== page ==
Election Day is fast approaching, and the turnout could be historic for a midterm election. However, Election Day has special significance for the cannabis industry. Although most Americans support cannabis reform, elected officials are still skittish about passing cannabis legislation. The majority of state recreational and medicinal cannabis laws resulted from voter ballot initiatives. This year, voters in 5 states will have the opportunity to make their voices heard on proposed cannabis legislation. Check out our Election Day 2018 preview below.
Michigan already legalized medicinal cannabis use. If Proposal 1 is passed by voters, Michigan would become the first state in the Midwest to approve recreational cannabis use for adults 21 and over. Adults would be permitted to cultivate up to 12 plants. A 10 percent excise tax would be applied to all sales and would be used to fund local governments, schools, and infrastructure projects. Polling shows a solid majority of Michigan voters in favor of Proposal 1.
Colorado residents made history when they approved Amendment 64. Now residents will vote on another important, though less publicized cannabis law. Amendment X has been designed to modernize the state’s legal language concerning hemp. Colorado is one of the few states that defines hemp. Hemp may legally include up to .3 percent THC. But some expect Congress to remove hemp from the Controlled Substances Act and allow higher levels of THC in hemp. If that happens, Colorado producers could be at a disadvantage because growers in other states would not have to worry about producing hemp with such low levels of THC.
Here is where things get complicated. Some may be surprised that a state in the Deep South has a cannabis amendment on the ballot. Even more surprising is that Missouri has three. Amendment 2 would legalize medicinal cannabis, institute a four percent sales tax, and direct revenues collected to fund health care for military veterans. Amendment 3 would also legalize medicinal cannabis and would create a 15 percent sales tax. Revenues collected from sales would fund a Biomedical Research and Drug Development Institute which would oversee the medicinal cannabis program and research potential cures for cancer and other life-threatening illnesses. Proposition C may cause a bit of confusion for voters. Like Amendment 2, Proposition C would legalize medicinal cannabis and use tax revenues collected to fund healthcare initiatives for veterans. Unlike Amendment 2, Proposition C would only create a 2 percent sales tax.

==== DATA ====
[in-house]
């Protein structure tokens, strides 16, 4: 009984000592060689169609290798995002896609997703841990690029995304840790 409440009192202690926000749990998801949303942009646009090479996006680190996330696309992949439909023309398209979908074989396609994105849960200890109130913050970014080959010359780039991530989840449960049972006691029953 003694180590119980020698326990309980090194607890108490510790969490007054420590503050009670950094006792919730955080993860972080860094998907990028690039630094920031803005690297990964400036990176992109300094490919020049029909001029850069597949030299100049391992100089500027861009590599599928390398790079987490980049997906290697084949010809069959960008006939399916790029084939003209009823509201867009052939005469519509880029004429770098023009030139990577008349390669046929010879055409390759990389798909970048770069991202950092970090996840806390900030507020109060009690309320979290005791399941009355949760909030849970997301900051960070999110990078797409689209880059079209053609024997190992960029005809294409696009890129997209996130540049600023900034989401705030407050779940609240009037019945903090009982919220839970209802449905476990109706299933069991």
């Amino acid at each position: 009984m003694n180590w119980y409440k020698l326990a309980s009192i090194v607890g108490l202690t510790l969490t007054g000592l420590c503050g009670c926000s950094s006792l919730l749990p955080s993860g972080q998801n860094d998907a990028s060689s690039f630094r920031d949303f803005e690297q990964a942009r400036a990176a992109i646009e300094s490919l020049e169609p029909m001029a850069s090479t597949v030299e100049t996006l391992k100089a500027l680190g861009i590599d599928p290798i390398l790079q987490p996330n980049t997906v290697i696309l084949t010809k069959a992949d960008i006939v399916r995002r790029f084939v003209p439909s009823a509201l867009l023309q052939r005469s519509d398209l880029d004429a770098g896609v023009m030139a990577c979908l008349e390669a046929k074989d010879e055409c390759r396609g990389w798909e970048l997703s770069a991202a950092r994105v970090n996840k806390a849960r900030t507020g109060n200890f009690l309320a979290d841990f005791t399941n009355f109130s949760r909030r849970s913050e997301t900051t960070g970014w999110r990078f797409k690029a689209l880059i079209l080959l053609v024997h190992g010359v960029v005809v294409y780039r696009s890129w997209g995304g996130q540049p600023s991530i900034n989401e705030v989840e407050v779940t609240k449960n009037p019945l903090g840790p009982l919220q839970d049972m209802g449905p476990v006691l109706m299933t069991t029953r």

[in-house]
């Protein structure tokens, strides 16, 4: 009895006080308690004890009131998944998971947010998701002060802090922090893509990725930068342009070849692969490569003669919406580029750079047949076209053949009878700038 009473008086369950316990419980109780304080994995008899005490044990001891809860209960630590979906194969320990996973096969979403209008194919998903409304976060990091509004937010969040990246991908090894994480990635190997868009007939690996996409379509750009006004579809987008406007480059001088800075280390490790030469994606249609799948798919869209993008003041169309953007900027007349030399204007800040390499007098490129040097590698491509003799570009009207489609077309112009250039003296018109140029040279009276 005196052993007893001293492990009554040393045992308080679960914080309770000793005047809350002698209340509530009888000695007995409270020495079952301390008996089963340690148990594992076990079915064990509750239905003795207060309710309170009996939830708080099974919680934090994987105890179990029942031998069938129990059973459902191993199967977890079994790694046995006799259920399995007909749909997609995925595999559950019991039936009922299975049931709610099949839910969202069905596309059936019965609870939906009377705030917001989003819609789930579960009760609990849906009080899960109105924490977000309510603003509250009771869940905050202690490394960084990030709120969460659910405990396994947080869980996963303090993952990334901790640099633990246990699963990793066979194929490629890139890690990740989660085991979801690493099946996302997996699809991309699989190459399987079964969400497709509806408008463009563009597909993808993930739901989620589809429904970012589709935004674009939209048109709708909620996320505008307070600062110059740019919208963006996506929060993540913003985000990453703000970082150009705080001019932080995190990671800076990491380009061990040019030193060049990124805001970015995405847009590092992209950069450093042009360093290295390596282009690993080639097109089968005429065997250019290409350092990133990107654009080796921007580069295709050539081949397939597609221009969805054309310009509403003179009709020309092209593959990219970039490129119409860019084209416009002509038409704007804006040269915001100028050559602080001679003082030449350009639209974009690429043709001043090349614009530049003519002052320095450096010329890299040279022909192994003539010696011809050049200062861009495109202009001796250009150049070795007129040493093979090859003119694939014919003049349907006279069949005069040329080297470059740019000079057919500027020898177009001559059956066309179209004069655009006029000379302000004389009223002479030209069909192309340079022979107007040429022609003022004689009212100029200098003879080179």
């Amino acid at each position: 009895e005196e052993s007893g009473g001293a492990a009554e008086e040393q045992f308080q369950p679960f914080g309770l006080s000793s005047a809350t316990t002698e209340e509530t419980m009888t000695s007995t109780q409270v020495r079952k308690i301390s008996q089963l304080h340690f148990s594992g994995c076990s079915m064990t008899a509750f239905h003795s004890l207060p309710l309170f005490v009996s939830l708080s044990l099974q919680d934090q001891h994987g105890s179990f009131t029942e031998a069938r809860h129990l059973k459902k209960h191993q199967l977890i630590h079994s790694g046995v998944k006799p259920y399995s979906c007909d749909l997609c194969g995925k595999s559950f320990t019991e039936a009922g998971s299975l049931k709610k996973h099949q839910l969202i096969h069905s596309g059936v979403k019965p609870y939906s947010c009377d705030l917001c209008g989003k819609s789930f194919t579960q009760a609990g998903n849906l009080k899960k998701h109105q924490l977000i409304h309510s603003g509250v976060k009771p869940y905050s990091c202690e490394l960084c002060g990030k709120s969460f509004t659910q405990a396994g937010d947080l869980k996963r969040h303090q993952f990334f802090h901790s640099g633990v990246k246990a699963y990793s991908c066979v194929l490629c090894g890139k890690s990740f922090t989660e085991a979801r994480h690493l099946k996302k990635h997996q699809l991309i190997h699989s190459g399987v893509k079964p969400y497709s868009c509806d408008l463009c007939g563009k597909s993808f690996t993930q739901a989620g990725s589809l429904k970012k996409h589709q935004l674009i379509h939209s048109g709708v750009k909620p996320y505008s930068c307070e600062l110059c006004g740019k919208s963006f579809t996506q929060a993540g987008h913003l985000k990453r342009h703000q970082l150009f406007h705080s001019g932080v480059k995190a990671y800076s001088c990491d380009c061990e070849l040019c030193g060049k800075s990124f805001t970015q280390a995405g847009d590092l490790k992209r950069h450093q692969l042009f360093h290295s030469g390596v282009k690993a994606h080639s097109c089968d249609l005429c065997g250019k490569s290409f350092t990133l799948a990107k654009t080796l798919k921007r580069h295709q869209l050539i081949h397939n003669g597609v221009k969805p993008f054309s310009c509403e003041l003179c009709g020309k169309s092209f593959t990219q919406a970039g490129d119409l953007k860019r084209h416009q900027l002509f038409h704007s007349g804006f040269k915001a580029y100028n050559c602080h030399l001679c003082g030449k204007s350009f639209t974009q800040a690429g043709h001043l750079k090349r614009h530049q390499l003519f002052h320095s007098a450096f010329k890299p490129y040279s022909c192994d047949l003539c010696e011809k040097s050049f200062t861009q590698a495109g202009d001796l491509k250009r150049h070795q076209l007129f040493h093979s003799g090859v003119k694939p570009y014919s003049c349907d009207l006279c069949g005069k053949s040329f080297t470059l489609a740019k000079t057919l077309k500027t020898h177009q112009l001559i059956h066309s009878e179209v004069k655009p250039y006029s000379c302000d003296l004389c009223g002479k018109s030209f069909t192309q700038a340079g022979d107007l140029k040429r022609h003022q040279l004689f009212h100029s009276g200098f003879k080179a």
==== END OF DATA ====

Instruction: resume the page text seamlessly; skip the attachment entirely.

If approved, Measure 3 would legalize recreational cannabis use in North Dakota for adults 21 and over. It would also expunge many criminal records for those previously convicted of cannabis possession. Penalties would be administered to anyone convicted of selling cannabis to someone under the age of 21. A recent poll found that 51 percent of North Dakota residents favor Measure 3 while 36 percent are against it.
Voters in Utah will have the opportunity to approve or reject Measure 3 on Election Day. If approved, Measure 3 would legalize medicinal cannabis for those with a qualifying condition. There has been a bit of drama in Utah over this as Mormon leaders were initially opposed to the measure before coming around to support it. However, Measure 3 may be a moot point. Utah Governor Gary Herbert has indicated that he will push to legalize medicinal cannabis whether or not Measure 3 passes.